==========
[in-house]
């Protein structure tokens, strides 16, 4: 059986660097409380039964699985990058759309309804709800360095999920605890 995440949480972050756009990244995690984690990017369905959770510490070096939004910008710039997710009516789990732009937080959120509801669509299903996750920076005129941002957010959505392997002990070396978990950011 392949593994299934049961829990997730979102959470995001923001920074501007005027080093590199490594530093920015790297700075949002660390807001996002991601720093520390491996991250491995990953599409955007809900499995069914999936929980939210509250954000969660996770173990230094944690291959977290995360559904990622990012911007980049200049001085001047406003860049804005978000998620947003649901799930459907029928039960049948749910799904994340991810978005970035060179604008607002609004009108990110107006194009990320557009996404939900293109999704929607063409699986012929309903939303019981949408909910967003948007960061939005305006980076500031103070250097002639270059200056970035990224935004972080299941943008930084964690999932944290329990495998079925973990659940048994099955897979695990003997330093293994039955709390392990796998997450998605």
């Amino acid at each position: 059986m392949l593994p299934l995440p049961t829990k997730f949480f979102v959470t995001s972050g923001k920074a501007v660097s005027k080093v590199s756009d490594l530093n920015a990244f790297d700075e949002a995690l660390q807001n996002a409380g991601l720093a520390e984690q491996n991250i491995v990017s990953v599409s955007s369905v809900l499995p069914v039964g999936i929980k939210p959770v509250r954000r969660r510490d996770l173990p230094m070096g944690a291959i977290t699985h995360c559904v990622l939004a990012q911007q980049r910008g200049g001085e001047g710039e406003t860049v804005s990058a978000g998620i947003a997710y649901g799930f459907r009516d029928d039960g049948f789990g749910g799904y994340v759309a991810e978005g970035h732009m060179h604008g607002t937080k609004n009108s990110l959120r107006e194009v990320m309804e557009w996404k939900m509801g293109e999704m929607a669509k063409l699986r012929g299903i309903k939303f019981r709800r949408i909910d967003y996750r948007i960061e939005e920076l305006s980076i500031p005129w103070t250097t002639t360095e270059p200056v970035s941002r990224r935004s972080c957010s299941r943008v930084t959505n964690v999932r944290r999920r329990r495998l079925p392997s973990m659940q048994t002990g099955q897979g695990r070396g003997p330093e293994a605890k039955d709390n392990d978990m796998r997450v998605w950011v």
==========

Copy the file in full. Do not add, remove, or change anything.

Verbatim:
[in-house]
């Protein structure tokens, strides 16, 4: 059986660097409380039964699985990058759309309804709800360095999920605890 995440949480972050756009990244995690984690990017369905959770510490070096939004910008710039997710009516789990732009937080959120509801669509299903996750920076005129941002957010959505392997002990070396978990950011 392949593994299934049961829990997730979102959470995001923001920074501007005027080093590199490594530093920015790297700075949002660390807001996002991601720093520390491996991250491995990953599409955007809900499995069914999936929980939210509250954000969660996770173990230094944690291959977290995360559904990622990012911007980049200049001085001047406003860049804005978000998620947003649901799930459907029928039960049948749910799904994340991810978005970035060179604008607002609004009108990110107006194009990320557009996404939900293109999704929607063409699986012929309903939303019981949408909910967003948007960061939005305006980076500031103070250097002639270059200056970035990224935004972080299941943008930084964690999932944290329990495998079925973990659940048994099955897979695990003997330093293994039955709390392990796998997450998605």
């Amino acid at each position: 059986m392949l593994p299934l995440p049961t829990k997730f949480f979102v959470t995001s972050g923001k920074a501007v660097s005027k080093v590199s756009d490594l530093n920015a990244f790297d700075e949002a995690l660390q807001n996002a409380g991601l720093a520390e984690q491996n991250i491995v990017s990953v599409s955007s369905v809900l499995p069914v039964g999936i929980k939210p959770v509250r954000r969660r510490d996770l173990p230094m070096g944690a291959i977290t699985h995360c559904v990622l939004a990012q911007q980049r910008g200049g001085e001047g710039e406003t860049v804005s990058a978000g998620i947003a997710y649901g799930f459907r009516d029928d039960g049948f789990g749910g799904y994340v759309a991810e978005g970035h732009m060179h604008g607002t937080k609004n009108s990110l959120r107006e194009v990320m309804e557009w996404k939900m509801g293109e999704m929607a669509k063409l699986r012929g299903i309903k939303f019981r709800r949408i909910d967003y996750r948007i960061e939005e920076l305006s980076i500031p005129w103070t250097t002639t360095e270059p200056v970035s941002r990224r935004s972080c957010s299941r943008v930084t959505n964690v999932r944290r999920r329990r495998l079925p392997s973990m659940q048994t002990g099955q897979g695990r070396g003997p330093e293994a605890k039955d709390n392990d978990m796998r997450v998605w950011v």